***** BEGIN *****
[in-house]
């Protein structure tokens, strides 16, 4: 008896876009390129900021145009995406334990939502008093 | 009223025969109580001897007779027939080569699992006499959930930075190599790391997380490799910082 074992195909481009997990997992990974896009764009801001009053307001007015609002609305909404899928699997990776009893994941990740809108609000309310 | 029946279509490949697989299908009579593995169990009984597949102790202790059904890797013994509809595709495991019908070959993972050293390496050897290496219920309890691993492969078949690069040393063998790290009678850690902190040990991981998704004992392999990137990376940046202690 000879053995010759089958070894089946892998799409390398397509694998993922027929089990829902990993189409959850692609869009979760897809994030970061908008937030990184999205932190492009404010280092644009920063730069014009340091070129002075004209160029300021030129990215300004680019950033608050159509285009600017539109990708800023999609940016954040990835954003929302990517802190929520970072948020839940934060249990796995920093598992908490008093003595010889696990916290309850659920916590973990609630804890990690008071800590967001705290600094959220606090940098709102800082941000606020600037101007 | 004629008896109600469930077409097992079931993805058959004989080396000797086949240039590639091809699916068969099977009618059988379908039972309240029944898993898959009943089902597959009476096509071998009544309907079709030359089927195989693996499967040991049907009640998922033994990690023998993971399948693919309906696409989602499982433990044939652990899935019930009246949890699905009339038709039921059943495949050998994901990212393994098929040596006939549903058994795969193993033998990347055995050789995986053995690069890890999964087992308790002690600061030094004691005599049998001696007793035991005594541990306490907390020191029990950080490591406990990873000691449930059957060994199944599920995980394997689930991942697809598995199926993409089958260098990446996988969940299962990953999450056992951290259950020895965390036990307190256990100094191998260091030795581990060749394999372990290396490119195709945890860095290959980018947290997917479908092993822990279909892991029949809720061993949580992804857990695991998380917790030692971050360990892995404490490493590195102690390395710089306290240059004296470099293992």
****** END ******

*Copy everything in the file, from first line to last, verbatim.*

[in-house]
């Protein structure tokens, strides 16, 4: 008896876009390129900021145009995406334990939502008093 | 009223025969109580001897007779027939080569699992006499959930930075190599790391997380490799910082 074992195909481009997990997992990974896009764009801001009053307001007015609002609305909404899928699997990776009893994941990740809108609000309310 | 029946279509490949697989299908009579593995169990009984597949102790202790059904890797013994509809595709495991019908070959993972050293390496050897290496219920309890691993492969078949690069040393063998790290009678850690902190040990991981998704004992392999990137990376940046202690 000879053995010759089958070894089946892998799409390398397509694998993922027929089990829902990993189409959850692609869009979760897809994030970061908008937030990184999205932190492009404010280092644009920063730069014009340091070129002075004209160029300021030129990215300004680019950033608050159509285009600017539109990708800023999609940016954040990835954003929302990517802190929520970072948020839940934060249990796995920093598992908490008093003595010889696990916290309850659920916590973990609630804890990690008071800590967001705290600094959220606090940098709102800082941000606020600037101007 | 004629008896109600469930077409097992079931993805058959004989080396000797086949240039590639091809699916068969099977009618059988379908039972309240029944898993898959009943089902597959009476096509071998009544309907079709030359089927195989693996499967040991049907009640998922033994990690023998993971399948693919309906696409989602499982433990044939652990899935019930009246949890699905009339038709039921059943495949050998994901990212393994098929040596006939549903058994795969193993033998990347055995050789995986053995690069890890999964087992308790002690600061030094004691005599049998001696007793035991005594541990306490907390020191029990950080490591406990990873000691449930059957060994199944599920995980394997689930991942697809598995199926993409089958260098990446996988969940299962990953999450056992951290259950020895965390036990307190256990100094191998260091030795581990060749394999372990290396490119195709945890860095290959980018947290997917479908092993822990279909892991029949809720061993949580992804857990695991998380917790030692971050360990892995404490490493590195102690390395710089306290240059004296470099293992």